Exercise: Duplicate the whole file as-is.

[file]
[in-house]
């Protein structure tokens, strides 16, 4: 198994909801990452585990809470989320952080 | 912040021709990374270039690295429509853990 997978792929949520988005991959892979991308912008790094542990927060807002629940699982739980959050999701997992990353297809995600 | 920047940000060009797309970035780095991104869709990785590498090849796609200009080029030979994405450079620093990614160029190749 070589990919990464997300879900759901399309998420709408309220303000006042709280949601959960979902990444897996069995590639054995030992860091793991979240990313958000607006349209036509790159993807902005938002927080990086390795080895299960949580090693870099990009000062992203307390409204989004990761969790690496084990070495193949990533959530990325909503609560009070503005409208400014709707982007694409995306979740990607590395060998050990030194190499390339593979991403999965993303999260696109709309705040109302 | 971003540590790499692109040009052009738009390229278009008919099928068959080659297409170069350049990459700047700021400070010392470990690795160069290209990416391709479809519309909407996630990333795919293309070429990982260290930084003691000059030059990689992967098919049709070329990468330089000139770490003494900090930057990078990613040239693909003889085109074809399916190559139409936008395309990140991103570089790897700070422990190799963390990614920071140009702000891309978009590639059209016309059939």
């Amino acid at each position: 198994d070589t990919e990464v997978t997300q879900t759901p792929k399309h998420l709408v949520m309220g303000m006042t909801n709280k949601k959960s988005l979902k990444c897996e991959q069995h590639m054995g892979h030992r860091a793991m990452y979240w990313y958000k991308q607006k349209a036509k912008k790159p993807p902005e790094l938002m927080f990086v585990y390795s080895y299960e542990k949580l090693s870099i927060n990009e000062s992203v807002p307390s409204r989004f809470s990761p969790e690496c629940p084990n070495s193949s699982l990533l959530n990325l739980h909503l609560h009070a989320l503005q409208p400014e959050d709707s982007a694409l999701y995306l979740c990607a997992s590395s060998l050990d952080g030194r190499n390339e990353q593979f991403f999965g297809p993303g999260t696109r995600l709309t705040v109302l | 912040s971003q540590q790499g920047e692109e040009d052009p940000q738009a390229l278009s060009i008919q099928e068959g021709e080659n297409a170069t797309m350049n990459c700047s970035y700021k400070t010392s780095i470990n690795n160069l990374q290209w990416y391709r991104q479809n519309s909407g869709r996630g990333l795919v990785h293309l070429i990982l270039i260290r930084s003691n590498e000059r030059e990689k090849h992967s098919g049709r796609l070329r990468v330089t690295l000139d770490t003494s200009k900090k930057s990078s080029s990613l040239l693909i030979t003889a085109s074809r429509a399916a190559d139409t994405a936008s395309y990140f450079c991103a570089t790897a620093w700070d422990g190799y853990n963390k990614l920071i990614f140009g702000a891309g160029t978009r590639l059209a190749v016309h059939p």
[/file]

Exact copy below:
[in-house]
């Protein structure tokens, strides 16, 4: 198994909801990452585990809470989320952080 | 912040021709990374270039690295429509853990 997978792929949520988005991959892979991308912008790094542990927060807002629940699982739980959050999701997992990353297809995600 | 920047940000060009797309970035780095991104869709990785590498090849796609200009080029030979994405450079620093990614160029190749 070589990919990464997300879900759901399309998420709408309220303000006042709280949601959960979902990444897996069995590639054995030992860091793991979240990313958000607006349209036509790159993807902005938002927080990086390795080895299960949580090693870099990009000062992203307390409204989004990761969790690496084990070495193949990533959530990325909503609560009070503005409208400014709707982007694409995306979740990607590395060998050990030194190499390339593979991403999965993303999260696109709309705040109302 | 971003540590790499692109040009052009738009390229278009008919099928068959080659297409170069350049990459700047700021400070010392470990690795160069290209990416391709479809519309909407996630990333795919293309070429990982260290930084003691000059030059990689992967098919049709070329990468330089000139770490003494900090930057990078990613040239693909003889085109074809399916190559139409936008395309990140991103570089790897700070422990190799963390990614920071140009702000891309978009590639059209016309059939």
């Amino acid at each position: 198994d070589t990919e990464v997978t997300q879900t759901p792929k399309h998420l709408v949520m309220g303000m006042t909801n709280k949601k959960s988005l979902k990444c897996e991959q069995h590639m054995g892979h030992r860091a793991m990452y979240w990313y958000k991308q607006k349209a036509k912008k790159p993807p902005e790094l938002m927080f990086v585990y390795s080895y299960e542990k949580l090693s870099i927060n990009e000062s992203v807002p307390s409204r989004f809470s990761p969790e690496c629940p084990n070495s193949s699982l990533l959530n990325l739980h909503l609560h009070a989320l503005q409208p400014e959050d709707s982007a694409l999701y995306l979740c990607a997992s590395s060998l050990d952080g030194r190499n390339e990353q593979f991403f999965g297809p993303g999260t696109r995600l709309t705040v109302l | 912040s971003q540590q790499g920047e692109e040009d052009p940000q738009a390229l278009s060009i008919q099928e068959g021709e080659n297409a170069t797309m350049n990459c700047s970035y700021k400070t010392s780095i470990n690795n160069l990374q290209w990416y391709r991104q479809n519309s909407g869709r996630g990333l795919v990785h293309l070429i990982l270039i260290r930084s003691n590498e000059r030059e990689k090849h992967s098919g049709r796609l070329r990468v330089t690295l000139d770490t003494s200009k900090k930057s990078s080029s990613l040239l693909i030979t003889a085109s074809r429509a399916a190559d139409t994405a936008s395309y990140f450079c991103a570089t790897a620093w700070d422990g190799y853990n963390k990614l920071i990614f140009g702000a891309g160029t978009r590639l059209a190749v016309h059939p």